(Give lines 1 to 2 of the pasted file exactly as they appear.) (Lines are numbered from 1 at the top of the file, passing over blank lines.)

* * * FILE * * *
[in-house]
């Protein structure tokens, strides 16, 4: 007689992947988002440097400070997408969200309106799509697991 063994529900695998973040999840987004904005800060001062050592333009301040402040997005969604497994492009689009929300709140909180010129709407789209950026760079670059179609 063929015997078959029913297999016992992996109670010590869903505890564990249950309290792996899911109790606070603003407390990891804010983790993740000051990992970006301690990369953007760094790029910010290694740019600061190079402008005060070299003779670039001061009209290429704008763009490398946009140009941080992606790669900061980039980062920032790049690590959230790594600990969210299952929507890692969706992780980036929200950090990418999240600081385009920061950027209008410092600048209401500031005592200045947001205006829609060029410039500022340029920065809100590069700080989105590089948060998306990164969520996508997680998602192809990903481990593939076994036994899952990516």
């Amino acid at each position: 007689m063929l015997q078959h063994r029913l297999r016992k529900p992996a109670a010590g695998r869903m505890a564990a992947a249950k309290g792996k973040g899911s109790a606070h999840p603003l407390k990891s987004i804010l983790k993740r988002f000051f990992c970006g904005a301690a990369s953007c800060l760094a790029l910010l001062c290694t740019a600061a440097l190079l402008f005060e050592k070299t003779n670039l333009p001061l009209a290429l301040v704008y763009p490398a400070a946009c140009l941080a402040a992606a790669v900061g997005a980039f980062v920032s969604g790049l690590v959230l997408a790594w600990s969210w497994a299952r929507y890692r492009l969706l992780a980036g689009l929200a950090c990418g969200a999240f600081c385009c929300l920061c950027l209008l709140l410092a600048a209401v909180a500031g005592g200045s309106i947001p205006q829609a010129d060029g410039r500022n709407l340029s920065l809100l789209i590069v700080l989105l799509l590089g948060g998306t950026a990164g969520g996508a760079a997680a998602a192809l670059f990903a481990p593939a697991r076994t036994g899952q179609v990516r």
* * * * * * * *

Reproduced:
[in-house]
């Protein structure tokens, strides 16, 4: 007689992947988002440097400070997408969200309106799509697991 063994529900695998973040999840987004904005800060001062050592333009301040402040997005969604497994492009689009929300709140909180010129709407789209950026760079670059179609 063929015997078959029913297999016992992996109670010590869903505890564990249950309290792996899911109790606070603003407390990891804010983790993740000051990992970006301690990369953007760094790029910010290694740019600061190079402008005060070299003779670039001061009209290429704008763009490398946009140009941080992606790669900061980039980062920032790049690590959230790594600990969210299952929507890692969706992780980036929200950090990418999240600081385009920061950027209008410092600048209401500031005592200045947001205006829609060029410039500022340029920065809100590069700080989105590089948060998306990164969520996508997680998602192809990903481990593939076994036994899952990516």